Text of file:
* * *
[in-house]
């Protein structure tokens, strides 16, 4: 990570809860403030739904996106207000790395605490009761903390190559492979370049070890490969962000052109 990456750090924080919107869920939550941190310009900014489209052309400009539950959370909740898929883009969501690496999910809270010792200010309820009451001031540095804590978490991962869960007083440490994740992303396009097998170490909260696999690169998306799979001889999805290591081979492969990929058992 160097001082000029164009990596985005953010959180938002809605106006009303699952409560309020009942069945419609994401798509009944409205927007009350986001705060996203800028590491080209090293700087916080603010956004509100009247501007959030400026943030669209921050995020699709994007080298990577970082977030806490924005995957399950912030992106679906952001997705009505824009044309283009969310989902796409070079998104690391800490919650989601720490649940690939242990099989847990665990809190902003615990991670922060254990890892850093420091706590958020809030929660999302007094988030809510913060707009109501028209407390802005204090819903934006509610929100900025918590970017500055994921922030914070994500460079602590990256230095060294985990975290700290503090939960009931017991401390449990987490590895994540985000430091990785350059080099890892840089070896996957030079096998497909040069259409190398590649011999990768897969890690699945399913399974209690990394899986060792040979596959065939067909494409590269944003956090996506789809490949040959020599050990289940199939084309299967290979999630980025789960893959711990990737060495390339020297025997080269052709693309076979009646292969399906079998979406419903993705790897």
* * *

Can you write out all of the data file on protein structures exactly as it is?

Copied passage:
[in-house]
């Protein structure tokens, strides 16, 4: 990570809860403030739904996106207000790395605490009761903390190559492979370049070890490969962000052109 990456750090924080919107869920939550941190310009900014489209052309400009539950959370909740898929883009969501690496999910809270010792200010309820009451001031540095804590978490991962869960007083440490994740992303396009097998170490909260696999690169998306799979001889999805290591081979492969990929058992 160097001082000029164009990596985005953010959180938002809605106006009303699952409560309020009942069945419609994401798509009944409205927007009350986001705060996203800028590491080209090293700087916080603010956004509100009247501007959030400026943030669209921050995020699709994007080298990577970082977030806490924005995957399950912030992106679906952001997705009505824009044309283009969310989902796409070079998104690391800490919650989601720490649940690939242990099989847990665990809190902003615990991670922060254990890892850093420091706590958020809030929660999302007094988030809510913060707009109501028209407390802005204090819903934006509610929100900025918590970017500055994921922030914070994500460079602590990256230095060294985990975290700290503090939960009931017991401390449990987490590895994540985000430091990785350059080099890892840089070896996957030079096998497909040069259409190398590649011999990768897969890690699945399913399974209690990394899986060792040979596959065939067909494409590269944003956090996506789809490949040959020599050990289940199939084309299967290979999630980025789960893959711990990737060495390339020297025997080269052709693309076979009646292969399906079998979406419903993705790897």